In my classroom, I provided tier one intervention as Lynn said, through conferring, working with small groups, providing extra time, etc. I document these in my conference notes. I don't need to do additional progress monitoring, that only happens in tier 2 interventions. (Lucky me.... I am also an interventionist, so I have a tier 2 group during the intervention block).

    There is so much confusion around RtI when really there doesn't need to be. Of course, the rules and regulations in your state may be slightly different than they are in Illinois.
     
  5. mopar

    mopar Multitudinous

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    Nov 15, 2010

    We also have interventionists who provide additional reading, math, and writing support. As a classroom teacher I am ONLY responsible for teaching the core curriculum and offering tier 1 supports, which are what you give every child. I do offer some tier 2 and 3 supports in the classroom (shorten assignments, tests, preferential seating, etc---you know the kind of thing).

    However, all interventions are done outside of the classroom. Tier 2 students receive an extra reading, math, or writing block during their art/music/etc classes.

    Tier 3 students are pulled from social studies and/or science as well as art/music/etc for two extra interventions a day.

    Right now the students either receive math, reading, or writing. We haven't figured out a way for students to receive two subject interventions during the week.
     
  6. 5thgraderocks

    5thgraderocks Companion

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    Nov 19, 2010

    Our interventionists call themselves "LRTs". They see two kids at a time in a cozy little office while we are left with 32 wide ability ranged ten year olds. Our morale is in the gutter. Classroom teachers keep getting more dumped on our plates. So glad I'm close to retirement! The fun is gone.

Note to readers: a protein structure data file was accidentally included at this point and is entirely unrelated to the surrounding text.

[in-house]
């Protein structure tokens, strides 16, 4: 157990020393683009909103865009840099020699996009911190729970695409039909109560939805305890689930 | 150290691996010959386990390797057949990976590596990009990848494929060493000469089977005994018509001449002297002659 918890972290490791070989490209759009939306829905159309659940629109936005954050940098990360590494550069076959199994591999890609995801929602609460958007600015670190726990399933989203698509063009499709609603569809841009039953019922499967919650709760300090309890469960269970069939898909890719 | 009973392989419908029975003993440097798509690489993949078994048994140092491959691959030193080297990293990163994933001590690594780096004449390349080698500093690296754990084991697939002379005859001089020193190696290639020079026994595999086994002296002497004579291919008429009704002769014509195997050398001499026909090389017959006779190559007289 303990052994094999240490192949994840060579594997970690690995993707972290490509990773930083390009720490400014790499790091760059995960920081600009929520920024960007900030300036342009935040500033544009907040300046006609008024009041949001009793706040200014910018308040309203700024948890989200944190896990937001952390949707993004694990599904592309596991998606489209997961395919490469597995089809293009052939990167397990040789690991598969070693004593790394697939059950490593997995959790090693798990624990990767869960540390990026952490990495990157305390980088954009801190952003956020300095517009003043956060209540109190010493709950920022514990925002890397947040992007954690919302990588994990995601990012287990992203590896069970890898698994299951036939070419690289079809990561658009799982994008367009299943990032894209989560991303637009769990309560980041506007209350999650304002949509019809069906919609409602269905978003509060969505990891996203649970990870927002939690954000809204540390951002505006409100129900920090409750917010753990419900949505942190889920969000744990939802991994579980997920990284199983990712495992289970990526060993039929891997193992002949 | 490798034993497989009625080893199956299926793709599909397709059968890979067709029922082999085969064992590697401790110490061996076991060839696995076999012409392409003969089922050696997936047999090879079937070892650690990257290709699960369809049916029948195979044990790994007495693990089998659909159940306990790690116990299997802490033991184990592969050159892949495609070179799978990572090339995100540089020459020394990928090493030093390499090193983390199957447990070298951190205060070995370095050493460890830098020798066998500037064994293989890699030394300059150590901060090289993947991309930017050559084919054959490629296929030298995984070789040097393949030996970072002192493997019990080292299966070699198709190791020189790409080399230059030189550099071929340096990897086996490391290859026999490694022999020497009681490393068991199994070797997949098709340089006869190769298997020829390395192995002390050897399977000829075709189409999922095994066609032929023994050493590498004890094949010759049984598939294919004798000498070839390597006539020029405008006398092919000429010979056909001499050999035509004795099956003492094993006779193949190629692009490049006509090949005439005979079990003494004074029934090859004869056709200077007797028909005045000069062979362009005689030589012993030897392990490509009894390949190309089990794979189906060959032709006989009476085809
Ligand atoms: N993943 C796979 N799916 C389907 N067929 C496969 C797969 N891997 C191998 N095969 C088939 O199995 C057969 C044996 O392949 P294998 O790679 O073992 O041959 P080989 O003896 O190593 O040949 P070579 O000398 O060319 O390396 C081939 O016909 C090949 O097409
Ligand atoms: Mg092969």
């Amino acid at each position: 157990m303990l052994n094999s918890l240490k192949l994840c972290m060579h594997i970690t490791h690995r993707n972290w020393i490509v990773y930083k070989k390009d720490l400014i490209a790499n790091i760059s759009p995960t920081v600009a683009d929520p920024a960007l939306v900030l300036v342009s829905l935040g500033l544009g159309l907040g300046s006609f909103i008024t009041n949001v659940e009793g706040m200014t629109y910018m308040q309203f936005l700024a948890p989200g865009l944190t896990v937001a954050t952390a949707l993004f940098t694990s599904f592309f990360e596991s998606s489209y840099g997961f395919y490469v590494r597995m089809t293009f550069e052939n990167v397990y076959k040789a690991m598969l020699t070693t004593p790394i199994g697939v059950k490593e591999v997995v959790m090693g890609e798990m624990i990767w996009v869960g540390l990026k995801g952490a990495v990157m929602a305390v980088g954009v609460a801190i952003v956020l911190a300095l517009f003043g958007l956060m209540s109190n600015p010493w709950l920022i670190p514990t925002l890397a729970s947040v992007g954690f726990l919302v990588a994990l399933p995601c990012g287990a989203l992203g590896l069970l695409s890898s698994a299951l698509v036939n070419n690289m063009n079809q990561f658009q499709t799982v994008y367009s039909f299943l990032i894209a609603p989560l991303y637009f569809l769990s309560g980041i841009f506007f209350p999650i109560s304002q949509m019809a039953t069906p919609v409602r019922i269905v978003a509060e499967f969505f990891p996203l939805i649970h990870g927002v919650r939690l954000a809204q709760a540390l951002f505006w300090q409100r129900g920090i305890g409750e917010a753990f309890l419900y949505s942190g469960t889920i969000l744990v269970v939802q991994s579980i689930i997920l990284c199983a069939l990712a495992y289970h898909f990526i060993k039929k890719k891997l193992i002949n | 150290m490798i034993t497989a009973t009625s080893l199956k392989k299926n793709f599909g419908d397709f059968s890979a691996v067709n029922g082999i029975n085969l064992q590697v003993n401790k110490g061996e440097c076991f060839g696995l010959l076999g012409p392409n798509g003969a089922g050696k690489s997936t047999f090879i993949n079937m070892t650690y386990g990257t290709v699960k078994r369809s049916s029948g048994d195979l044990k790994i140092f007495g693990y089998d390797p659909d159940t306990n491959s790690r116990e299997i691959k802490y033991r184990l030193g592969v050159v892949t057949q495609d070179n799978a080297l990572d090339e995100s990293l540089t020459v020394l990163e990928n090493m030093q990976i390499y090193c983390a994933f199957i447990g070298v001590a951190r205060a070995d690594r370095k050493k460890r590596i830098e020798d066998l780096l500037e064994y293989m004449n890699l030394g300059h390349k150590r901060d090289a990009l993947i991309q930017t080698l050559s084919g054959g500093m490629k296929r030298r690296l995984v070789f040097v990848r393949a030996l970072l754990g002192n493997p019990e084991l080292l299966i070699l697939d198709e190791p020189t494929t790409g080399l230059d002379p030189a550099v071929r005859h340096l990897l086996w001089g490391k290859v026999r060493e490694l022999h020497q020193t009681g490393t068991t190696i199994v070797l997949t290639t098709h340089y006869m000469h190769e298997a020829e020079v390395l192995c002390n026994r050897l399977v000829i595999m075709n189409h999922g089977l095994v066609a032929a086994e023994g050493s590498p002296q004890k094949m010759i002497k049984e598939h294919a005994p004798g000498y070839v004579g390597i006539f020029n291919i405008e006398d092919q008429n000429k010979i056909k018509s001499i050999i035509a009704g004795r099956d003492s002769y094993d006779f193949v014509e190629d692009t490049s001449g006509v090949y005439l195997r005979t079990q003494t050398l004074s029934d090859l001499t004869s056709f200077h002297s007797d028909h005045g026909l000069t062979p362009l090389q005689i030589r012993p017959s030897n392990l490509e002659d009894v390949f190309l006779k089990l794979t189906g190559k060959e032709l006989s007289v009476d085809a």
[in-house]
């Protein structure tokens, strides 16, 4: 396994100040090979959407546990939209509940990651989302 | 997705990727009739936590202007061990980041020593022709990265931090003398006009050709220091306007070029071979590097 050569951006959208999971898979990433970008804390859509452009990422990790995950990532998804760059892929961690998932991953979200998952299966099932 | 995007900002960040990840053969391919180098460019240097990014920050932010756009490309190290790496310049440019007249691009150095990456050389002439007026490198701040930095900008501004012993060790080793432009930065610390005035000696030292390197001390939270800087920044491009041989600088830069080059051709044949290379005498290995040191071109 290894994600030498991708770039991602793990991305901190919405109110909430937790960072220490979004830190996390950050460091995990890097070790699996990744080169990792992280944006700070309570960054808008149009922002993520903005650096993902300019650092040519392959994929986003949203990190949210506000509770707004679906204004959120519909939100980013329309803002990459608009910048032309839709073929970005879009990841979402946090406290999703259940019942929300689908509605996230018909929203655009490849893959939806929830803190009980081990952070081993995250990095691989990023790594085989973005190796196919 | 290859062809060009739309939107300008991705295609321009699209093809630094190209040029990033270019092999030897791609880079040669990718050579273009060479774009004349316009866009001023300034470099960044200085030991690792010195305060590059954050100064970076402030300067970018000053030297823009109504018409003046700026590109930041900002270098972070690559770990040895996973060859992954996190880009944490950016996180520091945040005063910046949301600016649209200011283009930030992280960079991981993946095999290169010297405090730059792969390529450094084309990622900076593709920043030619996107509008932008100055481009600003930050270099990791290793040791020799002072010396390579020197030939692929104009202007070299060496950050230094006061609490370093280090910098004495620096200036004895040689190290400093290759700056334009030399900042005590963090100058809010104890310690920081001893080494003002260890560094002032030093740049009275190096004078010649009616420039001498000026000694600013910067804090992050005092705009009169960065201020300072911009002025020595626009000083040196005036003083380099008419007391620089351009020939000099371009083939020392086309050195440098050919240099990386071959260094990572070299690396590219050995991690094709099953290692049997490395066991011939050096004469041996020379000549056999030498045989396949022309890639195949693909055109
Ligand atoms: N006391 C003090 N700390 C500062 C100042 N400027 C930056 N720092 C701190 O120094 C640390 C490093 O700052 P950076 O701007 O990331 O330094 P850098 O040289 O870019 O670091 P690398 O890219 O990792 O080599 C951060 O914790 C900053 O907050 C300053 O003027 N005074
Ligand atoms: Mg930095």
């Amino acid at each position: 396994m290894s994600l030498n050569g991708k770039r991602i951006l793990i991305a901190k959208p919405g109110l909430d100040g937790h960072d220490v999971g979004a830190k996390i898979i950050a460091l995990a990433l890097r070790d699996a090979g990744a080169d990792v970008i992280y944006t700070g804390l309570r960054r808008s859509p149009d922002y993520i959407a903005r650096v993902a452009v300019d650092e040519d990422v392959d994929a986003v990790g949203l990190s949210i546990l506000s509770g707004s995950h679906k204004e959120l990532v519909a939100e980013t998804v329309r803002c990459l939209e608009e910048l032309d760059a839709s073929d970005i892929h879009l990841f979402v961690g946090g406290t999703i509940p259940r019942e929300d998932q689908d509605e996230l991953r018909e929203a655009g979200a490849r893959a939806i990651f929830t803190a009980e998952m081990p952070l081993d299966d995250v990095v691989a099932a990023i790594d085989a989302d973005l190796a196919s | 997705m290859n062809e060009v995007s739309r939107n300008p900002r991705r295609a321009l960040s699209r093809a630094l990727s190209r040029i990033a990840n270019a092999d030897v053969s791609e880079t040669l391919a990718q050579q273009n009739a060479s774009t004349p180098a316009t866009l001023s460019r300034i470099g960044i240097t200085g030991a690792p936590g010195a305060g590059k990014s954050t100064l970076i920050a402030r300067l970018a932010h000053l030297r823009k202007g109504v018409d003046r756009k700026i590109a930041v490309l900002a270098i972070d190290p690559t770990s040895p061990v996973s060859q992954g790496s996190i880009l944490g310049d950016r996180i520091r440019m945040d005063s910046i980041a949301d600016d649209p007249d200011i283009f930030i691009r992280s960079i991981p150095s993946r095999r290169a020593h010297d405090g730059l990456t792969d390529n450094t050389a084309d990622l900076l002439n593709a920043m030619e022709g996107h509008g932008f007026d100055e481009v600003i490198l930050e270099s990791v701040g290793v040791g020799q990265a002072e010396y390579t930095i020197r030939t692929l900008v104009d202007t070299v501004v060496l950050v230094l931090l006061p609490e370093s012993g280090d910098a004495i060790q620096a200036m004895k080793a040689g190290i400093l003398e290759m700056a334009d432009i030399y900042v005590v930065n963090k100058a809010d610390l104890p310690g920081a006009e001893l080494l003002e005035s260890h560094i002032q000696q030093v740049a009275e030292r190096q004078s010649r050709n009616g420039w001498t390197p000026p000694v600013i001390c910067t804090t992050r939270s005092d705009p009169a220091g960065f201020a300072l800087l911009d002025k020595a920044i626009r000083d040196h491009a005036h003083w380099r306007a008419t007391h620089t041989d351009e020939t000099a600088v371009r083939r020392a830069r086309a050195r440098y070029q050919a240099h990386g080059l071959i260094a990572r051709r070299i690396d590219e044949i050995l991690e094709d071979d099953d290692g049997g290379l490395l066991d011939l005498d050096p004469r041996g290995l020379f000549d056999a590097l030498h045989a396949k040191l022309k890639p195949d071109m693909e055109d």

7. Pisces_Fish

    Pisces_Fish Fanatic

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    Nov 19, 2010

    Not to discredit your struggle, but we don't even have an interventionist. I have 8 kids that are on an RtI plan.
     
  8. tracykaliski

    tracykaliski Connoisseur

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    Nov 19, 2010

    Can you ask your principal for support? It sounds like it's time to lay the cards on the table and tell him/her you're struggling and need some help.

    It's just not humanly possible to do all of that Piscese, and do it well, and you really should have some help.
     
  9. Rabbitt

    Rabbitt Connoisseur

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    Nov 20, 2010

    Since I began Daily 5, I have no trouble getting my RTI in.
    The other children are engaged in independent learning while I work with RTI students
     
  10. 5thgraderocks

    5thgraderocks Companion

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    Nov 22, 2010

    How many students in your Daiy Five Classroom? What grade?
     
  11. Peachyness

    Peachyness Virtuoso

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    Nov 22, 2010